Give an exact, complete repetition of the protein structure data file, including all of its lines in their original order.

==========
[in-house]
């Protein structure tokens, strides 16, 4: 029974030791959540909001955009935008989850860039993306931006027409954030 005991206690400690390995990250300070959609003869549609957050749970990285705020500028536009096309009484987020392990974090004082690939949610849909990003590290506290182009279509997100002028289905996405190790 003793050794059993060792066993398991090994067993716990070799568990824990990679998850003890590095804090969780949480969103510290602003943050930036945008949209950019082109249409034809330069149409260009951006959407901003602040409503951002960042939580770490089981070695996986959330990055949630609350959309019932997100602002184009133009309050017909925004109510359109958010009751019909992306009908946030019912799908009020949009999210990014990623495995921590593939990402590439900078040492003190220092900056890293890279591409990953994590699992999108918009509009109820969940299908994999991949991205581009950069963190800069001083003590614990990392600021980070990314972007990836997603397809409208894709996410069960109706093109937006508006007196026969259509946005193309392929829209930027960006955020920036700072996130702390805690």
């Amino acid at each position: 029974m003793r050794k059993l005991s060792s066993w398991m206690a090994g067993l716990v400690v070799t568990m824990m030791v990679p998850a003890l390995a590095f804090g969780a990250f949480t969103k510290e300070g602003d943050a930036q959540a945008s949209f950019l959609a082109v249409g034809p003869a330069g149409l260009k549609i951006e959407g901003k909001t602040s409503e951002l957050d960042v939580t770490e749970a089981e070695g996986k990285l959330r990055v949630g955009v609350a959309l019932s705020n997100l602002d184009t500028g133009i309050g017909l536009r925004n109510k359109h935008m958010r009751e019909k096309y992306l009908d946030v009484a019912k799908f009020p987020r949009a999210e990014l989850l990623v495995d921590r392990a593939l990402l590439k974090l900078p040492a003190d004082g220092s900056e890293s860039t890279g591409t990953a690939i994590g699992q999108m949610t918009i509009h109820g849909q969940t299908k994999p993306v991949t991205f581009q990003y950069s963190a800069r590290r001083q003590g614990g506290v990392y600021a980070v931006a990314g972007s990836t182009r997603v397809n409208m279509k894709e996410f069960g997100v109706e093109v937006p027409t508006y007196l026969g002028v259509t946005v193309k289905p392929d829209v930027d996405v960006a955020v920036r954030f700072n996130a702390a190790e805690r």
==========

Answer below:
[in-house]
């Protein structure tokens, strides 16, 4: 029974030791959540909001955009935008989850860039993306931006027409954030 005991206690400690390995990250300070959609003869549609957050749970990285705020500028536009096309009484987020392990974090004082690939949610849909990003590290506290182009279509997100002028289905996405190790 003793050794059993060792066993398991090994067993716990070799568990824990990679998850003890590095804090969780949480969103510290602003943050930036945008949209950019082109249409034809330069149409260009951006959407901003602040409503951002960042939580770490089981070695996986959330990055949630609350959309019932997100602002184009133009309050017909925004109510359109958010009751019909992306009908946030019912799908009020949009999210990014990623495995921590593939990402590439900078040492003190220092900056890293890279591409990953994590699992999108918009509009109820969940299908994999991949991205581009950069963190800069001083003590614990990392600021980070990314972007990836997603397809409208894709996410069960109706093109937006508006007196026969259509946005193309392929829209930027960006955020920036700072996130702390805690």
């Amino acid at each position: 029974m003793r050794k059993l005991s060792s066993w398991m206690a090994g067993l716990v400690v070799t568990m824990m030791v990679p998850a003890l390995a590095f804090g969780a990250f949480t969103k510290e300070g602003d943050a930036q959540a945008s949209f950019l959609a082109v249409g034809p003869a330069g149409l260009k549609i951006e959407g901003k909001t602040s409503e951002l957050d960042v939580t770490e749970a089981e070695g996986k990285l959330r990055v949630g955009v609350a959309l019932s705020n997100l602002d184009t500028g133009i309050g017909l536009r925004n109510k359109h935008m958010r009751e019909k096309y992306l009908d946030v009484a019912k799908f009020p987020r949009a999210e990014l989850l990623v495995d921590r392990a593939l990402l590439k974090l900078p040492a003190d004082g220092s900056e890293s860039t890279g591409t990953a690939i994590g699992q999108m949610t918009i509009h109820g849909q969940t299908k994999p993306v991949t991205f581009q990003y950069s963190a800069r590290r001083q003590g614990g506290v990392y600021a980070v931006a990314g972007s990836t182009r997603v397809n409208m279509k894709e996410f069960g997100v109706e093109v937006p027409t508006y007196l026969g002028v259509t946005v193309k289905p392929d829209v930027d996405v960006a955020v920036r954030f700072n996130a702390a190790e805690r």